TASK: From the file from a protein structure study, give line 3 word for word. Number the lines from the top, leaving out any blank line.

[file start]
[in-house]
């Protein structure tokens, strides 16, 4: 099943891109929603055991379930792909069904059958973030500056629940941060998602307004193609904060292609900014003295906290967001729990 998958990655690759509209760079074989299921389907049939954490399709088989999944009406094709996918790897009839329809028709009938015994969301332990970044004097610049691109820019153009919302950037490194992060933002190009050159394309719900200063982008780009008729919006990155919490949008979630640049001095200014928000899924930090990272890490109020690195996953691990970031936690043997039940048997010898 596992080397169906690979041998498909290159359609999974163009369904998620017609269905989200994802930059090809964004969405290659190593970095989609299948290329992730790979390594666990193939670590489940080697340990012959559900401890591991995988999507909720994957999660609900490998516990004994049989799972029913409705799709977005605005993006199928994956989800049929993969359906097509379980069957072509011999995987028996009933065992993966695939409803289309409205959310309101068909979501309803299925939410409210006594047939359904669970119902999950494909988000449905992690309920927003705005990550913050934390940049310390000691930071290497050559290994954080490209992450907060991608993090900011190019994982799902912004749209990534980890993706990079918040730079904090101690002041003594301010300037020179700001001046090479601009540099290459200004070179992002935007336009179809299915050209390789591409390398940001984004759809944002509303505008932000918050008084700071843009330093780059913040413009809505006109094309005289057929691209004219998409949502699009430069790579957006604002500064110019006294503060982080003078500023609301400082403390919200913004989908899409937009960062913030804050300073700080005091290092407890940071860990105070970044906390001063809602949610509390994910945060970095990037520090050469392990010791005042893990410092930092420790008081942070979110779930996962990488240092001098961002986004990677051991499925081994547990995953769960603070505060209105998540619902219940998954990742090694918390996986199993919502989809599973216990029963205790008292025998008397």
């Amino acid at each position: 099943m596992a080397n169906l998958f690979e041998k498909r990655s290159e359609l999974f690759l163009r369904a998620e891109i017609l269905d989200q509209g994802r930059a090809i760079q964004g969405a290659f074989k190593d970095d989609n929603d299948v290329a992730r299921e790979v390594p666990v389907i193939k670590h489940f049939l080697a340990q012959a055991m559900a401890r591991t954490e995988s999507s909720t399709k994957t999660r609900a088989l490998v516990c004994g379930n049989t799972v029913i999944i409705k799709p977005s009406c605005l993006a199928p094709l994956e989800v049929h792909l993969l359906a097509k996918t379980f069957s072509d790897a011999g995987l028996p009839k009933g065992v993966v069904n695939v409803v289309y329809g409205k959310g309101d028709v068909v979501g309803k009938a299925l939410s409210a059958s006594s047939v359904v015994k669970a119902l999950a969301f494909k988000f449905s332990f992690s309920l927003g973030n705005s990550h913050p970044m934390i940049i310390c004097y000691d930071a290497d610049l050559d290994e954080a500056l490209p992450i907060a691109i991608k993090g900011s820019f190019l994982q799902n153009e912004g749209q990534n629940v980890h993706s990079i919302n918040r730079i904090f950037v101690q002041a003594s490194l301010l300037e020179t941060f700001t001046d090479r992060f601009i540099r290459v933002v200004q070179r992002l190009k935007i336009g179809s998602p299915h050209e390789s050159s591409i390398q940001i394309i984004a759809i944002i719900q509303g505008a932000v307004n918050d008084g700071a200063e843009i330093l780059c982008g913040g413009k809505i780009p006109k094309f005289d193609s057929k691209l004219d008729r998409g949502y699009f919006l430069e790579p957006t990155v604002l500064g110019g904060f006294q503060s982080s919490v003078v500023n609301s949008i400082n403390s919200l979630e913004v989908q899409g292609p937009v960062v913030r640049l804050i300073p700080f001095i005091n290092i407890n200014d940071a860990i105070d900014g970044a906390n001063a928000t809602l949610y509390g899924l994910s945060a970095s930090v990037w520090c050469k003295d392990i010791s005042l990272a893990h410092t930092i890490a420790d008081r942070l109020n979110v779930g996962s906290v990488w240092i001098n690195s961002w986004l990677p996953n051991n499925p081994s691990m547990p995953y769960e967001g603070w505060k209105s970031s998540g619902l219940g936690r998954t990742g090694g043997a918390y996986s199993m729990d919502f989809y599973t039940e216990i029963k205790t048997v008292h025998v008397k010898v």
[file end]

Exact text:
């Amino acid at each position: 099943m596992a080397n169906l998958f690979e041998k498909r990655s290159e359609l999974f690759l163009r369904a998620e891109i017609l269905d989200q509209g994802r930059a090809i760079q964004g969405a290659f074989k190593d970095d989609n929603d299948v290329a992730r299921e790979v390594p666990v389907i193939k670590h489940f049939l080697a340990q012959a055991m559900a401890r591991t954490e995988s999507s909720t399709k994957t999660r609900a088989l490998v516990c004994g379930n049989t799972v029913i999944i409705k799709p977005s009406c605005l993006a199928p094709l994956e989800v049929h792909l993969l359906a097509k996918t379980f069957s072509d790897a011999g995987l028996p009839k009933g065992v993966v069904n695939v409803v289309y329809g409205k959310g309101d028709v068909v979501g309803k009938a299925l939410s409210a059958s006594s047939v359904v015994k669970a119902l999950a969301f494909k988000f449905s332990f992690s309920l927003g973030n705005s990550h913050p970044m934390i940049i310390c004097y000691d930071a290497d610049l050559d290994e954080a500056l490209p992450i907060a691109i991608k993090g900011s820019f190019l994982q799902n153009e912004g749209q990534n629940v980890h993706s990079i919302n918040r730079i904090f950037v101690q002041a003594s490194l301010l300037e020179t941060f700001t001046d090479r992060f601009i540099r290459v933002v200004q070179r992002l190009k935007i336009g179809s998602p299915h050209e390789s050159s591409i390398q940001i394309i984004a759809i944002i719900q509303g505008a932000v307004n918050d008084g700071a200063e843009i330093l780059c982008g913040g413009k809505i780009p006109k094309f005289d193609s057929k691209l004219d008729r998409g949502y699009f919006l430069e790579p957006t990155v604002l500064g110019g904060f006294q503060s982080s919490v003078v500023n609301s949008i400082n403390s919200l979630e913004v989908q899409g292609p937009v960062v913030r640049l804050i300073p700080f001095i005091n290092i407890n200014d940071a860990i105070d900014g970044a906390n001063a928000t809602l949610y509390g899924l994910s945060a970095s930090v990037w520090c050469k003295d392990i010791s005042l990272a893990h410092t930092i890490a420790d008081r942070l109020n979110v779930g996962s906290v990488w240092i001098n690195s961002w986004l990677p996953n051991n499925p081994s691990m547990p995953y769960e967001g603070w505060k209105s970031s998540g619902l219940g936690r998954t990742g090694g043997a918390y996986s199993m729990d919502f989809y599973t039940e216990i029963k205790t048997v008292h025998v008397k010898v």